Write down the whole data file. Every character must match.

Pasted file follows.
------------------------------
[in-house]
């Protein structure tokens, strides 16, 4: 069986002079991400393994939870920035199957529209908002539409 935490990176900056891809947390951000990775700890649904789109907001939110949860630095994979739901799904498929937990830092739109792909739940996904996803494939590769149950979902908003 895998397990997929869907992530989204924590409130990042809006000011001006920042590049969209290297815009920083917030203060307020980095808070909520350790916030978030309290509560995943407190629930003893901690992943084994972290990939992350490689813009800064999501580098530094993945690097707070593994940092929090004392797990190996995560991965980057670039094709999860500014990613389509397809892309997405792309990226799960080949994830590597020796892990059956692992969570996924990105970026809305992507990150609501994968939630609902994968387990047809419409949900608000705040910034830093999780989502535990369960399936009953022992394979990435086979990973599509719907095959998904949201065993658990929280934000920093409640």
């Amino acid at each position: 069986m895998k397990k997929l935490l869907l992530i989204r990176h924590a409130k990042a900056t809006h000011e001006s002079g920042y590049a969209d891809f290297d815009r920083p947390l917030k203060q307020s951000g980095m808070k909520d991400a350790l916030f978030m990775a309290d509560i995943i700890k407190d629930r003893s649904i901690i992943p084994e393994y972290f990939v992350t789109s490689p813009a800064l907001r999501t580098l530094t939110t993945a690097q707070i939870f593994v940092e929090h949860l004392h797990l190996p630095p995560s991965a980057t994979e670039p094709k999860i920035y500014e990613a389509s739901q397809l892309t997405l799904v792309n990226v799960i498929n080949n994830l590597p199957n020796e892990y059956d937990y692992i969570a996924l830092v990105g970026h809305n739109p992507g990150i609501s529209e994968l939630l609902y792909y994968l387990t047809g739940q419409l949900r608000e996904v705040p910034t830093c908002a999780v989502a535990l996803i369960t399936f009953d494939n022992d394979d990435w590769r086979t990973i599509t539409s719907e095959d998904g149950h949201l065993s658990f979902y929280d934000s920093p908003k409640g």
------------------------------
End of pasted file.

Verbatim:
[in-house]
């Protein structure tokens, strides 16, 4: 069986002079991400393994939870920035199957529209908002539409 935490990176900056891809947390951000990775700890649904789109907001939110949860630095994979739901799904498929937990830092739109792909739940996904996803494939590769149950979902908003 895998397990997929869907992530989204924590409130990042809006000011001006920042590049969209290297815009920083917030203060307020980095808070909520350790916030978030309290509560995943407190629930003893901690992943084994972290990939992350490689813009800064999501580098530094993945690097707070593994940092929090004392797990190996995560991965980057670039094709999860500014990613389509397809892309997405792309990226799960080949994830590597020796892990059956692992969570996924990105970026809305992507990150609501994968939630609902994968387990047809419409949900608000705040910034830093999780989502535990369960399936009953022992394979990435086979990973599509719907095959998904949201065993658990929280934000920093409640």
């Amino acid at each position: 069986m895998k397990k997929l935490l869907l992530i989204r990176h924590a409130k990042a900056t809006h000011e001006s002079g920042y590049a969209d891809f290297d815009r920083p947390l917030k203060q307020s951000g980095m808070k909520d991400a350790l916030f978030m990775a309290d509560i995943i700890k407190d629930r003893s649904i901690i992943p084994e393994y972290f990939v992350t789109s490689p813009a800064l907001r999501t580098l530094t939110t993945a690097q707070i939870f593994v940092e929090h949860l004392h797990l190996p630095p995560s991965a980057t994979e670039p094709k999860i920035y500014e990613a389509s739901q397809l892309t997405l799904v792309n990226v799960i498929n080949n994830l590597p199957n020796e892990y059956d937990y692992i969570a996924l830092v990105g970026h809305n739109p992507g990150i609501s529209e994968l939630l609902y792909y994968l387990t047809g739940q419409l949900r608000e996904v705040p910034t830093c908002a999780v989502a535990l996803i369960t399936f009953d494939n022992d394979d990435w590769r086979t990973i599509t539409s719907e095959d998904g149950h949201l065993s658990f979902y929280d934000s920093p908003k409640g």